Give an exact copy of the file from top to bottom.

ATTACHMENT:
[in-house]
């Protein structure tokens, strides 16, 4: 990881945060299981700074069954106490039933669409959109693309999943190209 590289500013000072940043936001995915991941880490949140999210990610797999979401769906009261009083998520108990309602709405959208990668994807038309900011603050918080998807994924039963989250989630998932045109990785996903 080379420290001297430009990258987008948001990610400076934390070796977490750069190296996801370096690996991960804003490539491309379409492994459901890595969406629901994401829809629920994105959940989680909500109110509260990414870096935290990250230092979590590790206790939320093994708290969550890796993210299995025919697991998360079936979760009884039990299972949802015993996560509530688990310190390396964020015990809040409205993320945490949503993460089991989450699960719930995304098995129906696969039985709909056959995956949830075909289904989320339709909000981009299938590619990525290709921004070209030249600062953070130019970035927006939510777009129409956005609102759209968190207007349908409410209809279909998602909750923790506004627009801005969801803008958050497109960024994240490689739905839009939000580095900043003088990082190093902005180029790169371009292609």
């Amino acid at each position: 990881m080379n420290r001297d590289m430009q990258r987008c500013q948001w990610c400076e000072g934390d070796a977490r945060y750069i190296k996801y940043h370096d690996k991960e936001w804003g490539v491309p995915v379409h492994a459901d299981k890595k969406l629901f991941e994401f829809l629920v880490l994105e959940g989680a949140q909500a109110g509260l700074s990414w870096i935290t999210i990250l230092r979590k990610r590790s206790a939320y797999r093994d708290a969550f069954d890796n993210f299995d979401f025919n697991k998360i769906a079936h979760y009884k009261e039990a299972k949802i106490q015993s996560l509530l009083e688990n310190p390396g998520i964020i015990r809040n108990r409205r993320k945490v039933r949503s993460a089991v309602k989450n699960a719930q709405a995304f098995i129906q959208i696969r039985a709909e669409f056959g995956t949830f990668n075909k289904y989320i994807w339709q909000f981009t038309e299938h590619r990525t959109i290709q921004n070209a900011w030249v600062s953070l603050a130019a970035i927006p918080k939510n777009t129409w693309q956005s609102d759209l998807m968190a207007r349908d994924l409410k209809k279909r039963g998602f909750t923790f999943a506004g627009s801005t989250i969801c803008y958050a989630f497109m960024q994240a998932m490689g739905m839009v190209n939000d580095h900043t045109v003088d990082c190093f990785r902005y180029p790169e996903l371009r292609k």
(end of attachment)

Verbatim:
[in-house]
């Protein structure tokens, strides 16, 4: 990881945060299981700074069954106490039933669409959109693309999943190209 590289500013000072940043936001995915991941880490949140999210990610797999979401769906009261009083998520108990309602709405959208990668994807038309900011603050918080998807994924039963989250989630998932045109990785996903 080379420290001297430009990258987008948001990610400076934390070796977490750069190296996801370096690996991960804003490539491309379409492994459901890595969406629901994401829809629920994105959940989680909500109110509260990414870096935290990250230092979590590790206790939320093994708290969550890796993210299995025919697991998360079936979760009884039990299972949802015993996560509530688990310190390396964020015990809040409205993320945490949503993460089991989450699960719930995304098995129906696969039985709909056959995956949830075909289904989320339709909000981009299938590619990525290709921004070209030249600062953070130019970035927006939510777009129409956005609102759209968190207007349908409410209809279909998602909750923790506004627009801005969801803008958050497109960024994240490689739905839009939000580095900043003088990082190093902005180029790169371009292609």
């Amino acid at each position: 990881m080379n420290r001297d590289m430009q990258r987008c500013q948001w990610c400076e000072g934390d070796a977490r945060y750069i190296k996801y940043h370096d690996k991960e936001w804003g490539v491309p995915v379409h492994a459901d299981k890595k969406l629901f991941e994401f829809l629920v880490l994105e959940g989680a949140q909500a109110g509260l700074s990414w870096i935290t999210i990250l230092r979590k990610r590790s206790a939320y797999r093994d708290a969550f069954d890796n993210f299995d979401f025919n697991k998360i769906a079936h979760y009884k009261e039990a299972k949802i106490q015993s996560l509530l009083e688990n310190p390396g998520i964020i015990r809040n108990r409205r993320k945490v039933r949503s993460a089991v309602k989450n699960a719930q709405a995304f098995i129906q959208i696969r039985a709909e669409f056959g995956t949830f990668n075909k289904y989320i994807w339709q909000f981009t038309e299938h590619r990525t959109i290709q921004n070209a900011w030249v600062s953070l603050a130019a970035i927006p918080k939510n777009t129409w693309q956005s609102d759209l998807m968190a207007r349908d994924l409410k209809k279909r039963g998602f909750t923790f999943a506004g627009s801005t989250i969801c803008y958050a989630f497109m960024q994240a998932m490689g739905m839009v190209n939000d580095h900043t045109v003088d990082c190093f990785r902005y180029p790169e996903l371009r292609k």